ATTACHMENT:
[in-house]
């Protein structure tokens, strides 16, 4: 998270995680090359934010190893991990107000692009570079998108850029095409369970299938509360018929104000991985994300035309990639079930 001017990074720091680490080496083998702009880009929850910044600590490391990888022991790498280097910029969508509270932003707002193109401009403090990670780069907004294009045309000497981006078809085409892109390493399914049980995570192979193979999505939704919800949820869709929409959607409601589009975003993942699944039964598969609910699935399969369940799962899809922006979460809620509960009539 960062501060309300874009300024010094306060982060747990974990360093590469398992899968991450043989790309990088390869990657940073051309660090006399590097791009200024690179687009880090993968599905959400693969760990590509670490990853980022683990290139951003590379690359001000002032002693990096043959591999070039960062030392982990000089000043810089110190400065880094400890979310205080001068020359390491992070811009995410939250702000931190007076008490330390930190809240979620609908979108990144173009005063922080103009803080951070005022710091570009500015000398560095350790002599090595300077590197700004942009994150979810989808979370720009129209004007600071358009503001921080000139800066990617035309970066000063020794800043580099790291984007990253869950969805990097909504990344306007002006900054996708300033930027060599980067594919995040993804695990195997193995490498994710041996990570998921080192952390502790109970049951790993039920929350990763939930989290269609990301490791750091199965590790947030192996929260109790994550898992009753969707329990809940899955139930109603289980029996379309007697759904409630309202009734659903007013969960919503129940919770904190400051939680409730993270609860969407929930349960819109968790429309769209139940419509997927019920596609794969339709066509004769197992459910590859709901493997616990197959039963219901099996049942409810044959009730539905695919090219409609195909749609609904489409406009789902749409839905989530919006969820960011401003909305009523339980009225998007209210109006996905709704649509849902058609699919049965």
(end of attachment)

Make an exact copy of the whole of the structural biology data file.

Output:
[in-house]
């Protein structure tokens, strides 16, 4: 998270995680090359934010190893991990107000692009570079998108850029095409369970299938509360018929104000991985994300035309990639079930 001017990074720091680490080496083998702009880009929850910044600590490391990888022991790498280097910029969508509270932003707002193109401009403090990670780069907004294009045309000497981006078809085409892109390493399914049980995570192979193979999505939704919800949820869709929409959607409601589009975003993942699944039964598969609910699935399969369940799962899809922006979460809620509960009539 960062501060309300874009300024010094306060982060747990974990360093590469398992899968991450043989790309990088390869990657940073051309660090006399590097791009200024690179687009880090993968599905959400693969760990590509670490990853980022683990290139951003590379690359001000002032002693990096043959591999070039960062030392982990000089000043810089110190400065880094400890979310205080001068020359390491992070811009995410939250702000931190007076008490330390930190809240979620609908979108990144173009005063922080103009803080951070005022710091570009500015000398560095350790002599090595300077590197700004942009994150979810989808979370720009129209004007600071358009503001921080000139800066990617035309970066000063020794800043580099790291984007990253869950969805990097909504990344306007002006900054996708300033930027060599980067594919995040993804695990195997193995490498994710041996990570998921080192952390502790109970049951790993039920929350990763939930989290269609990301490791750091199965590790947030192996929260109790994550898992009753969707329990809940899955139930109603289980029996379309007697759904409630309202009734659903007013969960919503129940919770904190400051939680409730993270609860969407929930349960819109968790429309769209139940419509997927019920596609794969339709066509004769197992459910590859709901493997616990197959039963219901099996049942409810044959009730539905695919090219409609195909749609609904489409406009789902749409839905989530919006969820960011401003909305009523339980009225998007209210109006996905709704649509849902058609699919049965």